All posts by NFI

John Connelly Celebration of Life Remembrance & Reception at GSMC

In November a bright light was extinguished from our world. On Sunday, January 15 from 5 p.m. – 6 p.m., we will remember the life of John Connelly, NFI’s President & CEO from February 2003 – November 2022. All attendees are welcome. Following the remembrance, please join John Connelly’s family, industry friends and the NFI Staff for an evening reception from 6 – 8 p.m. in the beautiful La Quinta Grove, where we will enjoy seafood and share fond memories of John. Attire for both events is Resort Casual.

Can Pregnant Women Eat Fish? Your Guide to Eating Fish During Pregnancy

The Question Used to Be: “Can pregnant women eat fish?” Or “can pregnant women eat seafood?”

Now the question is: are pregnant women eating enough fish or seafood during pregnancy? 

The USDA/HHS’s Dietary Guidelines for Americans recommend eating a variety of cooked seafood 2-3 times each week during pregnancy. But the average pregnant woman in the U.S. eats less than half a serving.  That’s a huge problem that we all need to do our part to help solve.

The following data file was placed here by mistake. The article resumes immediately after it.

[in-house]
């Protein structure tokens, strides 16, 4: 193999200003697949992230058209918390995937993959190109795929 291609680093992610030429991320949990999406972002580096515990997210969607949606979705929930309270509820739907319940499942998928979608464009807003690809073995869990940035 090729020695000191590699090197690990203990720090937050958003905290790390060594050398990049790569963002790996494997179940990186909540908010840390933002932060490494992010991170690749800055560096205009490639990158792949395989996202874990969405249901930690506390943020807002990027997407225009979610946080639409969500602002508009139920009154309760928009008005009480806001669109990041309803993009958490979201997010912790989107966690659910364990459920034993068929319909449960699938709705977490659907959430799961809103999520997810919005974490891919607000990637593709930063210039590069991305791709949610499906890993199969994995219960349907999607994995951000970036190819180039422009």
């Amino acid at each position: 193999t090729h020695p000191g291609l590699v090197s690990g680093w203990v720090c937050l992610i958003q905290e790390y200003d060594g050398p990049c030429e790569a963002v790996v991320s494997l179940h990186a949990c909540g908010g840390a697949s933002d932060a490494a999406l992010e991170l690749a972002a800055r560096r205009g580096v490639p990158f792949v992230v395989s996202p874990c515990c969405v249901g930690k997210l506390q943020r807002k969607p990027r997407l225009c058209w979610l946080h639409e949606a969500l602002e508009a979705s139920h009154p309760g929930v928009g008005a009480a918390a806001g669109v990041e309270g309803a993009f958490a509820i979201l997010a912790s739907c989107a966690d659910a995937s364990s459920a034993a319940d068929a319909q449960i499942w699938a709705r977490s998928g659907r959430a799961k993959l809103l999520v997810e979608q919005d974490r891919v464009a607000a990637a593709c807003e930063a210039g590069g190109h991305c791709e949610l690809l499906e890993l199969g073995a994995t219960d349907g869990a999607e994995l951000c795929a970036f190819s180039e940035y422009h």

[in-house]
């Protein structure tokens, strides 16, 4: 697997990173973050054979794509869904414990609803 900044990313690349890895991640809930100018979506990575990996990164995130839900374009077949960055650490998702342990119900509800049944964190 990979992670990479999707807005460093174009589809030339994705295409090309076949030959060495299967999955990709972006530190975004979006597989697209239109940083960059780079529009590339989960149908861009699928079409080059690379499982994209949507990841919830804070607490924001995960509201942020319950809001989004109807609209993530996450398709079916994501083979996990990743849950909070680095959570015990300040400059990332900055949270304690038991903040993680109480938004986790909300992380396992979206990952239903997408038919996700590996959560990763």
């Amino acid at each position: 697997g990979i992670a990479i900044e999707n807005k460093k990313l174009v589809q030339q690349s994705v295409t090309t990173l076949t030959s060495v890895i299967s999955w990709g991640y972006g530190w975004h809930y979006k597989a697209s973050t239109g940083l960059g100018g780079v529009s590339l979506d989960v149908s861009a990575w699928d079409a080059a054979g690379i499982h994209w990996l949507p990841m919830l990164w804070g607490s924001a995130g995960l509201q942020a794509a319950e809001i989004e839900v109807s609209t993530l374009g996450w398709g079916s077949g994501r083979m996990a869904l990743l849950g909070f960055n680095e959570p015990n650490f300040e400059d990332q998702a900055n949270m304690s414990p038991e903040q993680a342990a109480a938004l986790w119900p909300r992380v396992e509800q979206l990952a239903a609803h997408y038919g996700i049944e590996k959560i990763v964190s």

It’s critically important for moms-to-be to eat more seafood because the combination of nutrients found in fish are in especially demand by your body during pregnancy.

So, What Are the Benefits of Eating Fish During Pregnancy? What Kind of Nutrients Do Fish Contain That Are Important For Pregnant Women?

Fish contain the a variety of nutrients that are especially important for moms-to-be:

seafood fish nutrition comparison chart

Omega-3 DHA (“Omega-3’s”)

The omega-3 fatty acid docosahexaenoic acid, or DHA, is a special kind of healthy fat that helps build your baby’s brain and eyes.  During the last trimester, a fetus’s brain and nervous system rapidly develops, requiring about 65 mg/day of DHA.  This heightened demand for DHA continues until your child reaches two years of age.  Omega-3 DHA also nourishes moms’ brain health, and may even prevent depression during and after pregnancy.

It’s critical for women to eat fish during pregnancy because its he most widely available dietary source of omega-3 DHA there is. Fish like salmon, canned or pouch tuna, sardines, trout, and anchovies are rich in omega-3 DHA.  There are other nutritional sources of DHA, including milk and eggs that have specifically had DHA added to them, also called DHA fortified milk or DHA fortified eggs.